・ The course develops in the participants expertise about knowhow, know-why and care-why.

・ The course develops in the participants the ability to collaborate, to share a vision, and to transmit a culture.

・ The course uses coaching and mentoring to transfer experimental knowledge on a one-to-one, face to face basis.

Also, the PPM&E course helps develop explicit knowledge:

・ The course develops in the participants the ability to disseminate, to reproduce, to access, and to reapply throughout the organization.

・ The course develops in the participants the ability to organize, to systematize; to translate a vision into a mission statement, into operational guidelines

・ The course itself transfers knowledge via products, services, and documented processes.

Dalkir [9] mentions stories as a vehicle for both capturing and coding tacit knowledge. An organizational story is defined as a detailed narrative of past management actions, employee interactions, or other key events that have occurred and that have been communicated informally. The course at WURC, applying the definition of stories, captured stories using rich pictures.

3. Challenges

Challenges were overcome with different resources, in terms of communications and organization. The main challenge was related to the course itself.

Challenges in terms of communications: The course begins every year with an invitation to participants from countries in South America, Africa, Asia and Oceania. The first challenge is to avoid any cultural misunderstanding among the participants, but also break barriers that begin with the diversity of native languages. All the participants speak English as a foreign language; the lectures are given in English and the services for the three week course (hotel, meals, leisure) are given in English. Multicultural and multilingual situations can be a barrier to knowledge management, since understanding comes from interpersonal relations if a good communication is granted.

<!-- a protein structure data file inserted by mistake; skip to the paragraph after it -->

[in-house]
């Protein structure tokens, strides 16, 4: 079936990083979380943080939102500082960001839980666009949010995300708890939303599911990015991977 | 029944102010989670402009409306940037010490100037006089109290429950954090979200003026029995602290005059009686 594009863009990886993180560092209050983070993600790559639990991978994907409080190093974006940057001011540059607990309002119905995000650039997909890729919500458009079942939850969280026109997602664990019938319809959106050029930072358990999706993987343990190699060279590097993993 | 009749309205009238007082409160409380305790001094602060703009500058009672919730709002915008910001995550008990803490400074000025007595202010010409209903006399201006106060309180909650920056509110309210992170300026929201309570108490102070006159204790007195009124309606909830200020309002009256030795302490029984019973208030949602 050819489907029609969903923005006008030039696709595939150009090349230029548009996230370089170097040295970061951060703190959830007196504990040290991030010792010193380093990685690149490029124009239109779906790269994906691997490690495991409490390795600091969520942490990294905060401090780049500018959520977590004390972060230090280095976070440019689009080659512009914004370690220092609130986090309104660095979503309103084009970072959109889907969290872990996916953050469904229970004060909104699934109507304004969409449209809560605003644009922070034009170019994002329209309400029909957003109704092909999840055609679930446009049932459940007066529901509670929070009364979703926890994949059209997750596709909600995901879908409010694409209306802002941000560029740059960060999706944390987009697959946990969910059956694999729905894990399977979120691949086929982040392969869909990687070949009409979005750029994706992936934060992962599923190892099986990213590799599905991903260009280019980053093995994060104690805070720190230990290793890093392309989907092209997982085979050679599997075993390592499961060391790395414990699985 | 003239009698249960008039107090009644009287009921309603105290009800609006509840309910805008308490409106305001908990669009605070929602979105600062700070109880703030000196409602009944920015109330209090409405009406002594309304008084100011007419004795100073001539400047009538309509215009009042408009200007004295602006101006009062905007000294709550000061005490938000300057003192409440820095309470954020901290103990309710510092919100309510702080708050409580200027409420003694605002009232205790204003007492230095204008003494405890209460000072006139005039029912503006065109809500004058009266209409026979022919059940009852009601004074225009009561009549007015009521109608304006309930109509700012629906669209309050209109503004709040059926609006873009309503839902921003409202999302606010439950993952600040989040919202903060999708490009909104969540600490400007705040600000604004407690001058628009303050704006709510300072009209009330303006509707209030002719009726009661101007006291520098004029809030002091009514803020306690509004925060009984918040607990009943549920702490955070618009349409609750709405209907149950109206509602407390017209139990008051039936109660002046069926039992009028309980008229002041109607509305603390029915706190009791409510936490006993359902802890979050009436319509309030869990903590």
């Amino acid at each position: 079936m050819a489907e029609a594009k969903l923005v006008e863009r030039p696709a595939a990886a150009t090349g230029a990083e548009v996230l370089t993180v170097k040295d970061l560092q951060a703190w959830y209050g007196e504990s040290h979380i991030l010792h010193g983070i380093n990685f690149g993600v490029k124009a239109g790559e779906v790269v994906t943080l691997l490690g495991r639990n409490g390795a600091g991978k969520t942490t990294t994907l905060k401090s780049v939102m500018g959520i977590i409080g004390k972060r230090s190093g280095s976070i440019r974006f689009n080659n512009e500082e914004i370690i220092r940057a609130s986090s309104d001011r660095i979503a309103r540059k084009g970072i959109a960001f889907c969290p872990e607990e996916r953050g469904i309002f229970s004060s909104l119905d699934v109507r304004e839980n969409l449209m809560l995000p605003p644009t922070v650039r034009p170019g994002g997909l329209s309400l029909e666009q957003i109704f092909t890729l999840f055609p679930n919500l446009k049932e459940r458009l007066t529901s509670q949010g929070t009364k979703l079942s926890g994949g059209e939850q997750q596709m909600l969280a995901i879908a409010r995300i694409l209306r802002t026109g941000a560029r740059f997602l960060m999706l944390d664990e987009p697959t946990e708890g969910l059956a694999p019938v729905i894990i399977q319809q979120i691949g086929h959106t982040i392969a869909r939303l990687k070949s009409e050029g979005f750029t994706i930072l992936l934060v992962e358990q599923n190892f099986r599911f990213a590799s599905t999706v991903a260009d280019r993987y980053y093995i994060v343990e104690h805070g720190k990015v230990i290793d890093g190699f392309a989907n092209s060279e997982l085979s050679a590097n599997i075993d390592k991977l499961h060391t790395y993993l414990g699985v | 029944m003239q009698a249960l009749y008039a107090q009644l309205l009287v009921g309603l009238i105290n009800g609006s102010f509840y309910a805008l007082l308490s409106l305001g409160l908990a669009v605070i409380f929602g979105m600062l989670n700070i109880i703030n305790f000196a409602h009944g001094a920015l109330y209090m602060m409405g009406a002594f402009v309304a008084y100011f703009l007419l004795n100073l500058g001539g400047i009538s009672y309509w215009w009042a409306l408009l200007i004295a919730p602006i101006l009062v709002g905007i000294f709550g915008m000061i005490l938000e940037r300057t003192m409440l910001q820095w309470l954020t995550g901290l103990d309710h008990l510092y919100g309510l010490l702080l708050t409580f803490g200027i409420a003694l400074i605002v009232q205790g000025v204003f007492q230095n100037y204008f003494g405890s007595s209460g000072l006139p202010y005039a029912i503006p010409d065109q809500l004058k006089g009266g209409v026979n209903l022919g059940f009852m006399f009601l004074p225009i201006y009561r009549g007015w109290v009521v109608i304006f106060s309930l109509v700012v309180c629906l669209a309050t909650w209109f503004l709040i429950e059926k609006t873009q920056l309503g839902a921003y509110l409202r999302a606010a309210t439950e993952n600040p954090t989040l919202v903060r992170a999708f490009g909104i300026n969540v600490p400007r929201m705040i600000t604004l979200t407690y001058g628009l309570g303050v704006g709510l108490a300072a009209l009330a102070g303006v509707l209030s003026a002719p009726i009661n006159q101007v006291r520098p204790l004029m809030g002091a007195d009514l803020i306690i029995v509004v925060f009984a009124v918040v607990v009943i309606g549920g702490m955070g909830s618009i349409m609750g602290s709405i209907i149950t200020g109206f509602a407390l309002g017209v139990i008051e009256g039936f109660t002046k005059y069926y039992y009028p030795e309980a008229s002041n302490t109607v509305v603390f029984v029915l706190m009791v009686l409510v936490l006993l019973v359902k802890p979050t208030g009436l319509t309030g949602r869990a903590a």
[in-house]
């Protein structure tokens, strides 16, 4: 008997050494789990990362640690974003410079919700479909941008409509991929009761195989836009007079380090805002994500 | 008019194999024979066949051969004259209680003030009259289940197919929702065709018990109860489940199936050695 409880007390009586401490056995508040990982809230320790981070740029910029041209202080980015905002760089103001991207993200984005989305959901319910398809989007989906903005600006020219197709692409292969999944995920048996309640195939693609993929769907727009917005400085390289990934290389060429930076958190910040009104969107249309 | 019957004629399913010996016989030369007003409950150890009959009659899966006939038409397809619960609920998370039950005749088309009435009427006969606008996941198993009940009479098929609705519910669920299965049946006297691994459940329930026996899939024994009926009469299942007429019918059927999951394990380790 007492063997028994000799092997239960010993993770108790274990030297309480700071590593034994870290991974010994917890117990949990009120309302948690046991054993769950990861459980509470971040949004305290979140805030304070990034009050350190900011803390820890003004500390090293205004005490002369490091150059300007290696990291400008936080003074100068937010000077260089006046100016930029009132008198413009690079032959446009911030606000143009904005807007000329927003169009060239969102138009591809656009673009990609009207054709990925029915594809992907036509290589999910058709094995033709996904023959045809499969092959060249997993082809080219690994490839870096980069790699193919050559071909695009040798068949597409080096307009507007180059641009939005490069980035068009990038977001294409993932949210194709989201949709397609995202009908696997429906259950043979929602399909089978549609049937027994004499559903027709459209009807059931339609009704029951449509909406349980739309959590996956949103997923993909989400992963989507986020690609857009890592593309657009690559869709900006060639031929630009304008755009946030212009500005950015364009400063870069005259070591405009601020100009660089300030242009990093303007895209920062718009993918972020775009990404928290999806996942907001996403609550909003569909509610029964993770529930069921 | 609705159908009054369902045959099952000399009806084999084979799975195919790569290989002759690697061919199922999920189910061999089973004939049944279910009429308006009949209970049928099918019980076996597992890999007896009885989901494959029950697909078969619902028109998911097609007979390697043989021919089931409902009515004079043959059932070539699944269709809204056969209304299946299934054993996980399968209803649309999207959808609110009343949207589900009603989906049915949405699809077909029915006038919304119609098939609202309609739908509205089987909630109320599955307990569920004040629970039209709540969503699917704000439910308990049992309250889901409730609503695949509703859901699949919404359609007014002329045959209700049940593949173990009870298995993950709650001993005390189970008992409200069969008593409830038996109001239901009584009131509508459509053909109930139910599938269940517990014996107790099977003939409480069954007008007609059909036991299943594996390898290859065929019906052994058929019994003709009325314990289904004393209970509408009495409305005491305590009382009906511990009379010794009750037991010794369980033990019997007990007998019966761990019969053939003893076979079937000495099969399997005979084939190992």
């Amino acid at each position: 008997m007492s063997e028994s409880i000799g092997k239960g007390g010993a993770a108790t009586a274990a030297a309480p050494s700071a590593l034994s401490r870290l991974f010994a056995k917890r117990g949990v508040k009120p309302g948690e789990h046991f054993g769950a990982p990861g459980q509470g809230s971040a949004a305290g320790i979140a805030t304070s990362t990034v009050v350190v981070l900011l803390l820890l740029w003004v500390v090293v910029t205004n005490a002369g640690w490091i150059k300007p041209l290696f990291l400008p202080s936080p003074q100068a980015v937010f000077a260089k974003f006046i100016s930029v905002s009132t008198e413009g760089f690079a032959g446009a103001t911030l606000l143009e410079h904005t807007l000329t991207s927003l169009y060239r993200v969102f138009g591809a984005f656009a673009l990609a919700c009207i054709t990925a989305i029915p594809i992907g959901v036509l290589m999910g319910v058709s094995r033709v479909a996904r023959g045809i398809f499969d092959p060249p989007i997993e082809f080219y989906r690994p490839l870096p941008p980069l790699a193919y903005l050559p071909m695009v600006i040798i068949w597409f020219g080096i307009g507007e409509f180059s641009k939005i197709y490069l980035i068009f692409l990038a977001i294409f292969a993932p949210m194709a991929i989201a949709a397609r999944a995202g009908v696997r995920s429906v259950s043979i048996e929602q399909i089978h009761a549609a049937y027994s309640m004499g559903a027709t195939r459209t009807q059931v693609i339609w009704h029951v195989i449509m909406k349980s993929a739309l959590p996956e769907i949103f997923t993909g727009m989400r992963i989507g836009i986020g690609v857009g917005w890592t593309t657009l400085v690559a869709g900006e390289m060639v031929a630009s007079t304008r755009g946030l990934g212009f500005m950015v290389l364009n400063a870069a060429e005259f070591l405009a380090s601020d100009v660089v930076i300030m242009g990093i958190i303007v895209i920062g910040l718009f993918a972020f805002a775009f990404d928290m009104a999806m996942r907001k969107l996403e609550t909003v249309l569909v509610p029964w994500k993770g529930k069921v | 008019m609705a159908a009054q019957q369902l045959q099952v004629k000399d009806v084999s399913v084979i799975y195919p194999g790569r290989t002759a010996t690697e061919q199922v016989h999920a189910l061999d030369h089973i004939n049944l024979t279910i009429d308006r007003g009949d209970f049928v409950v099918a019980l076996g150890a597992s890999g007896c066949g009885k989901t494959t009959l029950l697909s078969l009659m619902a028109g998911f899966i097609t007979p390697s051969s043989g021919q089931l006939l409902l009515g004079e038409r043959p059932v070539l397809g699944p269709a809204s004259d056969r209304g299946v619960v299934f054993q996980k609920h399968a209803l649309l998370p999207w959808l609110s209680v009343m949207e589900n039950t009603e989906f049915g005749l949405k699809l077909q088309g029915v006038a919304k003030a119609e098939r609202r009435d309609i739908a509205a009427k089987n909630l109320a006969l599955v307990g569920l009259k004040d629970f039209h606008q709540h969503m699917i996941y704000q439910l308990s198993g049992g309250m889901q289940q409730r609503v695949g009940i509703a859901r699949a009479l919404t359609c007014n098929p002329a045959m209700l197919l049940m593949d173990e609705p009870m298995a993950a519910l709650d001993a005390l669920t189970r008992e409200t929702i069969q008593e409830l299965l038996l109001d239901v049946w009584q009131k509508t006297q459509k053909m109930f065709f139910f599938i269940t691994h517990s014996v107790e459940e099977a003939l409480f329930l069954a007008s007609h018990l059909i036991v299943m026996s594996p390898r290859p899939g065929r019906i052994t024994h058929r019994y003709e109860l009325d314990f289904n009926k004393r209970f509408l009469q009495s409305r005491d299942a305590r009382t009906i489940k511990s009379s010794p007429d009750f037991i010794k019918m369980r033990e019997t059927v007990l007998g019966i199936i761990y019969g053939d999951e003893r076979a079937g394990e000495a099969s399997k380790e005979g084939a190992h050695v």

Challenges in terms of running the course: The real challenge was to “manage the knowledge” among the participants. To manage knowledge, the course was run in three stages, one stage per week:

- Week one was for the lectures and team work,

- Week two was for the conferences given by external guests, and

- Week three was conclusions.

In this way the challenge of managing knowledge was accomplished.

This is the real challenge in terms of bringing together projects, sharing projects, selecting projects to share.